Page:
Airfield Memmingerberg near Memmingen 1945

Several heavy bomb attacks in the last two years of the war destroy the airport infrastructure.
No rating yet05/22/20081,048Google Earth Logo
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Cordite factory

Cordite factory

the site of the old royal navy cordite factory
Rating of 204/13/2008561Google Earth Logo
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UNIFIL-South-Lebanon-2005

UNIFIL-South-Lebanon-2005

UNIFIL deployment in south Lebanon as in January 2005. Map coverage overlay.
Rating of 504/08/2008981Google Earth Logo
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Fliegerhorst Wertheim 1944

Fliegerhorst Wertheim 1944

Fliegerhorst Wertheim lies above the city of Wertheim and was constructed beginning in 1936. Along with the grass airfield, extensive barracks were built, too, with a casino, billets, staff buildings, etc. The use of local materials led to the unique character of the buildings. In December 1937 the Fliegerhorst (airfield) received its first occupants, a Stuka unit.

On Easter 194...
No rating yet01/30/20081,669Google Earth Logo
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303rd BG - Bomb strike on Muenster, Germany

303rd BG - Bomb strike on Muenster, Germany

303rd BG: Munster, Germany Bomb Strike - Mission #263, 26 October 1944
No rating yet01/02/20081,156Google Earth Logo
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301st BG (H), Mission unknown, Argos Bridge

301st BG (H), Mission unknown, Argos Bridge

9 October 1943

MEDITERRANEAN THEATER OF OPERATIONS (Twelfth Air Force):
XII Bomber Command B-17's bomb airfields at Larissa, Athens and Salonika, Greece and Argos, Italy. B-24's hit Kastelli/ Pediada Airfield on Crete. P-38's fly a sweep between the island of Corfu, Greece and Dubrovnik, Yugoslavia and escort shipping in the Karpathos Straits between Carpathos and Rhodes...
No rating yet12/14/20071,039Google Earth Logo
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301st BG (H), Mission 362, Maribor Marshalling Yard

301st BG (H), Mission 362, Maribor Marshalling Yard

7 November 1944

STRATEGIC OPERATIONS (Fifteenth Air Force):
550+ B-17s and B-24s attack Maribor and Alipasin Most, Yugoslavia and Brunico, Italy marshalling yards; the Floridsdorf oil refinery at Vienna, Austria; the Brenner Pass railroad route; railroad bridges at Pinzano al Tagliamento, Casarsa della Delizia, Mezzocorona, Ora, and Albes, Italy; and troop concentrations ...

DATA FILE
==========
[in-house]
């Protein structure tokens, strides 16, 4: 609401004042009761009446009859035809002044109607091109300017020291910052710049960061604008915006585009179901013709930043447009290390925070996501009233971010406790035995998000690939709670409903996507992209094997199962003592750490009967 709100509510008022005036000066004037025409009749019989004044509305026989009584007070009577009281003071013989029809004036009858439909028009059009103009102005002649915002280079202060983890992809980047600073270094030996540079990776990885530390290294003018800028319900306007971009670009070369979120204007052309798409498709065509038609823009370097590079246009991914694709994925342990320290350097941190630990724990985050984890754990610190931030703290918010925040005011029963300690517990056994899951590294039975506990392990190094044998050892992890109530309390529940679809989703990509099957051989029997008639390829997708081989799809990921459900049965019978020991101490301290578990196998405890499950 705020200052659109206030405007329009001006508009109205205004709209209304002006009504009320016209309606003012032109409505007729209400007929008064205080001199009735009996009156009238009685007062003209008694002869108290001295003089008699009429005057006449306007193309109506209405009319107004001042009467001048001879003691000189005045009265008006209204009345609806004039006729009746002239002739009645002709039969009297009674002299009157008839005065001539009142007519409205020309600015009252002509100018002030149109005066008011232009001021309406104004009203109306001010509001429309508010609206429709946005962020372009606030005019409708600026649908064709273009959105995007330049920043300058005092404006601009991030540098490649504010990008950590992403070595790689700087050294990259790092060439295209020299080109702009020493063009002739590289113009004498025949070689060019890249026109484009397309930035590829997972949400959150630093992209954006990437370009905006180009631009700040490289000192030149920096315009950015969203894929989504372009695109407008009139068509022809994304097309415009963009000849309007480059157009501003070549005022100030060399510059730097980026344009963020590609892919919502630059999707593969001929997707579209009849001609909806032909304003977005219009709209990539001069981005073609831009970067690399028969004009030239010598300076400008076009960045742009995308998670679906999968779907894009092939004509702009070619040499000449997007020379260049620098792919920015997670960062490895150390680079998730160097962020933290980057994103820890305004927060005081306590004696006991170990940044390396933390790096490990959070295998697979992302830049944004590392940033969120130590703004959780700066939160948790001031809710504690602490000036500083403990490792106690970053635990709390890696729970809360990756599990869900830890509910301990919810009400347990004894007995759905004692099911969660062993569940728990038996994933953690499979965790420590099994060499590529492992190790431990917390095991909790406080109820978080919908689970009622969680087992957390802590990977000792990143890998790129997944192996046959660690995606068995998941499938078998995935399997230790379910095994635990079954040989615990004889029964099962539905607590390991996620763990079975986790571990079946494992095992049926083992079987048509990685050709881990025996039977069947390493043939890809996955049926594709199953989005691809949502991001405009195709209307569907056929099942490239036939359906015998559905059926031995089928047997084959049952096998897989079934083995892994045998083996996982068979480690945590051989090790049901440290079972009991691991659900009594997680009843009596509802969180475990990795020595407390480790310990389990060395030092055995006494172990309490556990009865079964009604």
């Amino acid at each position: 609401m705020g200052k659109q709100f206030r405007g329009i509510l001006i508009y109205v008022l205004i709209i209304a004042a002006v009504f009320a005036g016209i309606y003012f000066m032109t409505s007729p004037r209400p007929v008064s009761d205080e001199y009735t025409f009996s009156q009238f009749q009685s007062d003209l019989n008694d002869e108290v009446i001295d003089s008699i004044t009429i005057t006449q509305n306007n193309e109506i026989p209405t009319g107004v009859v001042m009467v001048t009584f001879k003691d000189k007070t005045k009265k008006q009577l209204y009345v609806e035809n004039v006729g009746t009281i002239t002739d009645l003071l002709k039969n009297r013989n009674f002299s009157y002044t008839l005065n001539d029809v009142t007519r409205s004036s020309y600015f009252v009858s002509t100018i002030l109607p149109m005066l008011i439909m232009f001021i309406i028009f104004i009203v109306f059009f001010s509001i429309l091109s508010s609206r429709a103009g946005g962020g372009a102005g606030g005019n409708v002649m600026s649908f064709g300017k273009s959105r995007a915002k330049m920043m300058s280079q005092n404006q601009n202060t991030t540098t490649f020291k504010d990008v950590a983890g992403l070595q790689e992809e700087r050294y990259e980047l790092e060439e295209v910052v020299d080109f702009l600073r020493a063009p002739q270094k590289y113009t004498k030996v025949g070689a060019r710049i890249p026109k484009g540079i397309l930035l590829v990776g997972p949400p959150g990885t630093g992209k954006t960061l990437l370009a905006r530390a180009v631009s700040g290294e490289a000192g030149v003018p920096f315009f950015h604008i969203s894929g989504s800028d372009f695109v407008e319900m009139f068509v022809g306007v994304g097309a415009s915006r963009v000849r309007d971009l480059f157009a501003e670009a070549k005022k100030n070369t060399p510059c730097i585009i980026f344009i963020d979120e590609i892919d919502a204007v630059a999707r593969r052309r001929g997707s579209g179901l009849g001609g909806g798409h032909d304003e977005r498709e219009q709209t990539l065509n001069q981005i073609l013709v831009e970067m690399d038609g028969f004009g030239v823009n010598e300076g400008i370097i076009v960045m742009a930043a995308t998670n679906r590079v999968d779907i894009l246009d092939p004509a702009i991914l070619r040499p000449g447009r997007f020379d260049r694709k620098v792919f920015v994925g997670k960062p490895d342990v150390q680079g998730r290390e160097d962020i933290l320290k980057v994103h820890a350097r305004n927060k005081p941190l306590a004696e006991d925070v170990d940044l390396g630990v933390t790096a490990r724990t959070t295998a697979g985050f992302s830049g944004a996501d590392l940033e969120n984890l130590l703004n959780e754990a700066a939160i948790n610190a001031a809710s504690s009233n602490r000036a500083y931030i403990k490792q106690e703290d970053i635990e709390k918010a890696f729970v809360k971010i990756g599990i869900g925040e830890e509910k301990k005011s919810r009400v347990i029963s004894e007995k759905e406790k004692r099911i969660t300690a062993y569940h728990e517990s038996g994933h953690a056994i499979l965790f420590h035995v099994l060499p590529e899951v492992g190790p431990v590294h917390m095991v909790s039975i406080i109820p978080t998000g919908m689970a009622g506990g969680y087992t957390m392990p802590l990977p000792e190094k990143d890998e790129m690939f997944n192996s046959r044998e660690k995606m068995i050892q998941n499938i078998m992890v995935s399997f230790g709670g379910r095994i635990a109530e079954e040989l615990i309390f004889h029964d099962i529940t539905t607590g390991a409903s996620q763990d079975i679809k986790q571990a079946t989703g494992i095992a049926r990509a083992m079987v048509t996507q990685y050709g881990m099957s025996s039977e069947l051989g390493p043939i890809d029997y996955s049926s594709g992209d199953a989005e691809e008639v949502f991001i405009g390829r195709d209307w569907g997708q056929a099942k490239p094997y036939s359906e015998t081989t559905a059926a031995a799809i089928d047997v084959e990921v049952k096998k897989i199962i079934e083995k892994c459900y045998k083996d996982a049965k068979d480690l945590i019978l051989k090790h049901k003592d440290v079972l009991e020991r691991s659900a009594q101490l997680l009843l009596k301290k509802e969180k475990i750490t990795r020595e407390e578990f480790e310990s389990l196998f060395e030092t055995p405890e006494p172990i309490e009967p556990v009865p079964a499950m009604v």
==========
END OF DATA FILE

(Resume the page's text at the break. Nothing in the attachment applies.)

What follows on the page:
No rating yet12/14/2007811Google Earth Logo
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301st BG (H), Mission 396, Medvedov Road Bridge

301st BG (H), Mission 396, Medvedov Road Bridge

2 December 1944

STRATEGIC OPERATIONS (Fifteenth Air Force):
Around 500 B-17s and B-24s attack Blechhammer N and S and Odertal, Germany oil refineries; the Floridsdorf oil refinery at Vienna and the marshalling yard at Strasshof, Austria; Celldomolk, Hungary marshalling yard; and Medvedov, Czechoslovakia highway bridge, plus scattered targets of opportunity in C and E Eur...
No rating yet12/14/2007820Google Earth Logo
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301st BG (H), Mission 331, Nis airfield

301st BG (H), Mission 331, Nis airfield

1 September 1944

STRATEGIC OPERATIONS (Fifteenth Air Force): 480+ B-17s and B-24s attack targets in Italy, Hungary and Yugoslavia; B-24s attack Boara Pisani, Italy; in Yugoslavia, B-17s and B-24s attack railroad bridges at Tesica/Moravac, Mitrovica, and Kraljevo, marshalling yards at Novi Sad and the airfield at Nish; in Hungary B-24s attack railroad bridges at Szolnok, and Mezot...
Rating of 512/14/2007983Google Earth Logo
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301st BG (H), Mission 348, Sava Railroad Bridge Belgrade

301st BG (H), Mission 348, Sava Railroad Bridge Belgrade

STRATEGIC OPERATIONS (Fifteenth Air Force): 463 B-17s and B-24s, some with fighter escort, hit marshalling yards at Subotica and Szeged, Hungary and railroad bridges at Novi Sad and Belgrade, Yugoslavia and Szob, and Budapest, Hungary; fighters maintain cover over the Budapest area.
No rating yet12/12/20071,164Google Earth Logo